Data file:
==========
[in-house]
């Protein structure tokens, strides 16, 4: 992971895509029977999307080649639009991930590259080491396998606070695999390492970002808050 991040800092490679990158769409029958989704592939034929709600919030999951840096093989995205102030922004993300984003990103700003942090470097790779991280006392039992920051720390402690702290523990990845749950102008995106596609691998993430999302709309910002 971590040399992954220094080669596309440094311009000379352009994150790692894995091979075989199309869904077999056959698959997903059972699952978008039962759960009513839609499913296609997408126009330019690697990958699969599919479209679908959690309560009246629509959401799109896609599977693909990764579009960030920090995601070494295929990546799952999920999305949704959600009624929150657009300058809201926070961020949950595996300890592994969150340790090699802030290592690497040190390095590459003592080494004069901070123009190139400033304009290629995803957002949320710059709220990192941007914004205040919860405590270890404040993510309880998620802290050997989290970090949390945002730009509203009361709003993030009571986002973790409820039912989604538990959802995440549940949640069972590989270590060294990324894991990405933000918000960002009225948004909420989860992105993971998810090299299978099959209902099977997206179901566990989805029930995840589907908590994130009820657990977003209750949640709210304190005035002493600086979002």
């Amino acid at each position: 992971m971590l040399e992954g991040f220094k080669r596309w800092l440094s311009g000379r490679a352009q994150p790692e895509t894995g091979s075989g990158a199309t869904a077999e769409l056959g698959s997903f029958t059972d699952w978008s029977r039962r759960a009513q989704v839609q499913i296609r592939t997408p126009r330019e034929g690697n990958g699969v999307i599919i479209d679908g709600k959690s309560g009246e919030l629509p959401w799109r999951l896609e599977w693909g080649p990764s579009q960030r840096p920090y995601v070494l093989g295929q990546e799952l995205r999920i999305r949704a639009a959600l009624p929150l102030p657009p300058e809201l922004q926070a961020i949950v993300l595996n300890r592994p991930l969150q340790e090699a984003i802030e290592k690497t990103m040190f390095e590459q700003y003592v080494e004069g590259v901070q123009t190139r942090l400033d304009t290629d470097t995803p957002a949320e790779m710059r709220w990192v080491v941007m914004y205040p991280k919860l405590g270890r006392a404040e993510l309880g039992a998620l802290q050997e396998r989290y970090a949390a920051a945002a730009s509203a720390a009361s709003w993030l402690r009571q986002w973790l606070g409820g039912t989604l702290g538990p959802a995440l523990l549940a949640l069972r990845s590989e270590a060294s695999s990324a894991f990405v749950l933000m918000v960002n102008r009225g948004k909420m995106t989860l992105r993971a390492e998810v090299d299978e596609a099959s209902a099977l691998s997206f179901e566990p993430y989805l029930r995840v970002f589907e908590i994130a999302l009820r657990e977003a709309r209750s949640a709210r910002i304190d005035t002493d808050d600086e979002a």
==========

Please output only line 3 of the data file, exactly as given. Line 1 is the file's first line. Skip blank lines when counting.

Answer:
């Amino acid at each position: 992971m971590l040399e992954g991040f220094k080669r596309w800092l440094s311009g000379r490679a352009q994150p790692e895509t894995g091979s075989g990158a199309t869904a077999e769409l056959g698959s997903f029958t059972d699952w978008s029977r039962r759960a009513q989704v839609q499913i296609r592939t997408p126009r330019e034929g690697n990958g699969v999307i599919i479209d679908g709600k959690s309560g009246e919030l629509p959401w799109r999951l896609e599977w693909g080649p990764s579009q960030r840096p920090y995601v070494l093989g295929q990546e799952l995205r999920i999305r949704a639009a959600l009624p929150l102030p657009p300058e809201l922004q926070a961020i949950v993300l595996n300890r592994p991930l969150q340790e090699a984003i802030e290592k690497t990103m040190f390095e590459q700003y003592v080494e004069g590259v901070q123009t190139r942090l400033d304009t290629d470097t995803p957002a949320e790779m710059r709220w990192v080491v941007m914004y205040p991280k919860l405590g270890r006392a404040e993510l309880g039992a998620l802290q050997e396998r989290y970090a949390a920051a945002a730009s509203a720390a009361s709003w993030l402690r009571q986002w973790l606070g409820g039912t989604l702290g538990p959802a995440l523990l549940a949640l069972r990845s590989e270590a060294s695999s990324a894991f990405v749950l933000m918000v960002n102008r009225g948004k909420m995106t989860l992105r993971a390492e998810v090299d299978e596609a099959s209902a099977l691998s997206f179901e566990p993430y989805l029930r995840v970002f589907e908590i994130a999302l009820r657990e977003a709309r209750s949640a709210r910002i304190d005035t002493d808050d600086e979002a």